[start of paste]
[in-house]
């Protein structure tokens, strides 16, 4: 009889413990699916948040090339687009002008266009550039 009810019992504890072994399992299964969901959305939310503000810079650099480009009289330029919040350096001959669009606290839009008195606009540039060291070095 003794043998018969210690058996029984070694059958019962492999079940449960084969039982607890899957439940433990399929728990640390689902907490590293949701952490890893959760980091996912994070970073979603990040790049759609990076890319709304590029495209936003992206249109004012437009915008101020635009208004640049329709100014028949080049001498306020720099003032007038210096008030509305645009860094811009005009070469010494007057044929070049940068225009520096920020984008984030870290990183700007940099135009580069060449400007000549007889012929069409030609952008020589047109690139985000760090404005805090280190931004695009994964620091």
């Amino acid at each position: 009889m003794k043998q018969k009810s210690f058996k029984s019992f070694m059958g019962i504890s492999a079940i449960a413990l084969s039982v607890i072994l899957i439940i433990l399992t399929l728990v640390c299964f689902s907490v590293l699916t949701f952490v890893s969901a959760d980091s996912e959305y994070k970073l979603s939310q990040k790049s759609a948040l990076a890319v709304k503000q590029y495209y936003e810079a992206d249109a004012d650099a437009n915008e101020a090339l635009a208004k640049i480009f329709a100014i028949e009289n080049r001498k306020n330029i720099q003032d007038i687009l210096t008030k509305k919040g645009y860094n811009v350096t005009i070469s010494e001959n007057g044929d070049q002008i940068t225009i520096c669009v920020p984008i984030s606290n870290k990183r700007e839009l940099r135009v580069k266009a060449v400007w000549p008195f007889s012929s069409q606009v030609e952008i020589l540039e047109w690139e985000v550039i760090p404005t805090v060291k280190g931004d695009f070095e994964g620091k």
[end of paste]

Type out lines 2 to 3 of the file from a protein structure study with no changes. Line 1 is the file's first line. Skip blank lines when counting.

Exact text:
């Protein structure tokens, strides 16, 4: 009889413990699916948040090339687009002008266009550039 009810019992504890072994399992299964969901959305939310503000810079650099480009009289330029919040350096001959669009606290839009008195606009540039060291070095 003794043998018969210690058996029984070694059958019962492999079940449960084969039982607890899957439940433990399929728990640390689902907490590293949701952490890893959760980091996912994070970073979603990040790049759609990076890319709304590029495209936003992206249109004012437009915008101020635009208004640049329709100014028949080049001498306020720099003032007038210096008030509305645009860094811009005009070469010494007057044929070049940068225009520096920020984008984030870290990183700007940099135009580069060449400007000549007889012929069409030609952008020589047109690139985000760090404005805090280190931004695009994964620091």
């Amino acid at each position: 009889m003794k043998q018969k009810s210690f058996k029984s019992f070694m059958g019962i504890s492999a079940i449960a413990l084969s039982v607890i072994l899957i439940i433990l399992t399929l728990v640390c299964f689902s907490v590293l699916t949701f952490v890893s969901a959760d980091s996912e959305y994070k970073l979603s939310q990040k790049s759609a948040l990076a890319v709304k503000q590029y495209y936003e810079a992206d249109a004012d650099a437009n915008e101020a090339l635009a208004k640049i480009f329709a100014i028949e009289n080049r001498k306020n330029i720099q003032d007038i687009l210096t008030k509305k919040g645009y860094n811009v350096t005009i070469s010494e001959n007057g044929d070049q002008i940068t225009i520096c669009v920020p984008i984030s606290n870290k990183r700007e839009l940099r135009v580069k266009a060449v400007w000549p008195f007889s012929s069409q606009v030609e952008i020589l540039e047109w690139e985000v550039i760090p404005t805090v060291k280190g931004d695009f070095e994964g620091k």